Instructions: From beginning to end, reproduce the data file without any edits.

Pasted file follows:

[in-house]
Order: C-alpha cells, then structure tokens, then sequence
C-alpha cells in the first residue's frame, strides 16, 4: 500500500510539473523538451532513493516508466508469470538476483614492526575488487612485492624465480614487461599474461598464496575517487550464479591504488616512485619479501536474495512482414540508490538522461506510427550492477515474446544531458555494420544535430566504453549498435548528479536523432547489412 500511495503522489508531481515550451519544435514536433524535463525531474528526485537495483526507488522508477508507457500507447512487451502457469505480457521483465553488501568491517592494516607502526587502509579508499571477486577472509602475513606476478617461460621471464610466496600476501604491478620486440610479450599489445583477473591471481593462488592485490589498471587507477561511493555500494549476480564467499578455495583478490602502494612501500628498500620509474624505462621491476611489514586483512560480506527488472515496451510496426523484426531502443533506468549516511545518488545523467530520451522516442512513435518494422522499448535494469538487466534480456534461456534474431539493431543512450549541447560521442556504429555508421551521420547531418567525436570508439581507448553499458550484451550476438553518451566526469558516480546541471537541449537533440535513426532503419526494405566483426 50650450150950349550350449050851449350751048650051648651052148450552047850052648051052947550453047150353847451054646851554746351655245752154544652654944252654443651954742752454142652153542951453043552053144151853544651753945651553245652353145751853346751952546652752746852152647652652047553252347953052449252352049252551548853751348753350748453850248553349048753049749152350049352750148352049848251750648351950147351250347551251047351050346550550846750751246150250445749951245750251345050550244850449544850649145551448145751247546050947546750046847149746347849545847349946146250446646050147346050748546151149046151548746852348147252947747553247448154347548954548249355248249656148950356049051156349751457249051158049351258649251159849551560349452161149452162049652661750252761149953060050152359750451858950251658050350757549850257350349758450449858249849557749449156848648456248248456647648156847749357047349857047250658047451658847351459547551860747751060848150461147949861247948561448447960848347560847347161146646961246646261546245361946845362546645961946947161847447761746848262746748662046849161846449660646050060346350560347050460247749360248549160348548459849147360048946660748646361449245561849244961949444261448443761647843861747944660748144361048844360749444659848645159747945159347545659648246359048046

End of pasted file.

[in-house]
Order: C-alpha cells, then structure tokens, then sequence
C-alpha cells in the first residue's frame, strides 16, 4: 500500500510539473523538451532513493516508466508469470538476483614492526575488487612485492624465480614487461599474461598464496575517487550464479591504488616512485619479501536474495512482414540508490538522461506510427550492477515474446544531458555494420544535430566504453549498435548528479536523432547489412 500511495503522489508531481515550451519544435514536433524535463525531474528526485537495483526507488522508477508507457500507447512487451502457469505480457521483465553488501568491517592494516607502526587502509579508499571477486577472509602475513606476478617461460621471464610466496600476501604491478620486440610479450599489445583477473591471481593462488592485490589498471587507477561511493555500494549476480564467499578455495583478490602502494612501500628498500620509474624505462621491476611489514586483512560480506527488472515496451510496426523484426531502443533506468549516511545518488545523467530520451522516442512513435518494422522499448535494469538487466534480456534461456534474431539493431543512450549541447560521442556504429555508421551521420547531418567525436570508439581507448553499458550484451550476438553518451566526469558516480546541471537541449537533440535513426532503419526494405566483426 50650450150950349550350449050851449350751048650051648651052148450552047850052648051052947550453047150353847451054646851554746351655245752154544652654944252654443651954742752454142652153542951453043552053144151853544651753945651553245652353145751853346751952546652752746852152647652652047553252347953052449252352049252551548853751348753350748453850248553349048753049749152350049352750148352049848251750648351950147351250347551251047351050346550550846750751246150250445749951245750251345050550244850449544850649145551448145751247546050947546750046847149746347849545847349946146250446646050147346050748546151149046151548746852348147252947747553247448154347548954548249355248249656148950356049051156349751457249051158049351258649251159849551560349452161149452162049652661750252761149953060050152359750451858950251658050350757549850257350349758450449858249849557749449156848648456248248456647648156847749357047349857047250658047451658847351459547551860747751060848150461147949861247948561448447960848347560847347161146646961246646261546245361946845362546645961946947161847447761746848262746748662046849161846449660646050060346350560347050460247749360248549160348548459849147360048946660748646361449245561849244961949444261448443761647843861747944660748144361048844360749444659848645159747945159347545659648246359048046